Friday, August 31, 2007

Emissions trading in Australia and Climate Change and Business Conference

I am a huge supporter of a carbon trading system. Without capturing the external costs of carbon dioxide, the full value of cleantech products cannot be realized. I just returned from the Climate Change and Business conference, held in Brisbane this year, and it was very worrying and informational.

It was worrying because many people reported on data from the Intergovernmental Panel on Climate Change, which basically states that we need to make massive changes to peak our per capita emissions of CO2 within the next few years or we risk catastrophic changes to the Earth. I'll talk about this more in a later post.

However, it was informational because I learned a little more about the emissions trading scheme that Australia is considering. Both parties now claim to support such a scheme (with, of course, no real details available until after the election!) However, both parties plan for a roll-out in the next 5 years (2012 for Liberals, 2011 for Labour). I think this is great, because once capital markets can influence things, they can be a tremendous force for change. However, this highlights the slow pace of change - 5 years before an emissions trading scheme is active!? If we take decades to make changes, and we only have a little over a decade to start moving the needle, we need to get away from the "environment or the economy" discussion which many politicians use to frame the debate, and quickly recognize the Stern Report conclusion, which is that the "pro-economy" policies are ones which mitigate the damage of climate change. It is the policies which allow greater climate change damage to occur that will truly destroy the world's economy.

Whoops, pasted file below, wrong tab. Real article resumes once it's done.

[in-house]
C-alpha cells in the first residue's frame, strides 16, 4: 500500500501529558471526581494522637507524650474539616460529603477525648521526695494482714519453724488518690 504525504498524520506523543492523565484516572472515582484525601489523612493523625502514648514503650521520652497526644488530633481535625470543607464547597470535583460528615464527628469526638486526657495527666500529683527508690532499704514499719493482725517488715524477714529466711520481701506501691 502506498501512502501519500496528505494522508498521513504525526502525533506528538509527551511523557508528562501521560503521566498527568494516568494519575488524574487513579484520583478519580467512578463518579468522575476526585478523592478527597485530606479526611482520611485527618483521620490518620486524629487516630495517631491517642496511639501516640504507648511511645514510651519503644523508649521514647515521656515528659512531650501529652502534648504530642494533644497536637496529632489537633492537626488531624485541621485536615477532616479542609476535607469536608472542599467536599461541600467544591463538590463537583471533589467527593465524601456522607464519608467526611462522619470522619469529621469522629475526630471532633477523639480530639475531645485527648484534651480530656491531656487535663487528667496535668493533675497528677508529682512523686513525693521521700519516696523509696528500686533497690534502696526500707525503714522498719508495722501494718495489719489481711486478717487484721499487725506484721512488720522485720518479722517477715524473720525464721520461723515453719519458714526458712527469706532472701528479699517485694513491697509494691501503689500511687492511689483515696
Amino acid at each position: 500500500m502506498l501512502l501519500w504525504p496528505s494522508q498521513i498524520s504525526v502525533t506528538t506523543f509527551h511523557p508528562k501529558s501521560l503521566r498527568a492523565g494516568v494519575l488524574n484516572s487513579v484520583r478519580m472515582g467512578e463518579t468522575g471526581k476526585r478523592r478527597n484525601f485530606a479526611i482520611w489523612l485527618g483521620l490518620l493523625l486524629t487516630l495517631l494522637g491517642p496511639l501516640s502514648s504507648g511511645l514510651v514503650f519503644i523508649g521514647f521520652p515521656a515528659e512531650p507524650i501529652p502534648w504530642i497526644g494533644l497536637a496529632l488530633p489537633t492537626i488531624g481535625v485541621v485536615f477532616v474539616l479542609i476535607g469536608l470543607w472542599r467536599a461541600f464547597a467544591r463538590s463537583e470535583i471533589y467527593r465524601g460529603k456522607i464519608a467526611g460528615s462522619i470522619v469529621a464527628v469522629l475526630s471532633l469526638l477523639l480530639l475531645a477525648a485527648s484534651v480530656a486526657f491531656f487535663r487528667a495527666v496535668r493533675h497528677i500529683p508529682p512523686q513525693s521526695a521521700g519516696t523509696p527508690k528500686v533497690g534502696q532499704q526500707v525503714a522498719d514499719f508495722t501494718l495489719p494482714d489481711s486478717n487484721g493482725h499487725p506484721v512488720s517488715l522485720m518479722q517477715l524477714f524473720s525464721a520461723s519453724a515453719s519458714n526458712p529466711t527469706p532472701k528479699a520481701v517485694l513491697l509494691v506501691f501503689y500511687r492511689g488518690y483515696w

More to come...

Wednesday, August 01, 2007

The Power of Network Effects and Harry Potter

As part of my continuing series of posts on exciting business strategies, this time I would like to talk about the power of network effects. Network effects can have multiple fantastic properties, including simultaneously providing rapid adoption rates as well as erecting barriers to entry.

A network effect takes place when the value someone places on something increases with the number of people who use that thing. If I enjoy taking a taxi to work rather than walking in the rain, I don't value that taxi any more if other people also are taking taxis to work. However, if I use a certain operating system, I will get more value out of it if everyone else also uses that operating system - there will be more software, support will be more readily available, and costs will go down. This is how Microsoft has managed to maintain its lock with Windows, now that it is the dominant system. This is why VHS finally won out over Beta, DVDs over Div-X, and this explains the various successes and failures of the console gaming systems. Whichever system managed to establish a lead ended up dominating the market.

What does this have to do with Harry Potter? Well, after the release of the final book in the series I have been reading a flurry of posts on the book. However, one of the most interesting (I've looked for it, but I can't find the link) was a post describing one of the reasons for Harry Potter's success and this was due to the fact that the book had become popular enough to benefit from a network effect. Most books are enjoyed by the reader, independent of what other people are reading, yet because Harry Potter was so huge, the experience of reading could be shared with other Harry Potter readers. Harry Potter became more exciting because many other people were reading Harry Potter. Woe to the child who shows up in the schoolyard not knowing what happened in the latest Harry Potter installment!

So, if you are developing a business, if the business strategy can include a network effect, allowing for the value of your product/service to improve as the number of installed users increases, then you can be included in the same list as Microsoft, Nintendo, Sony, and J.K. Rowling, which is a pretty good list indeed.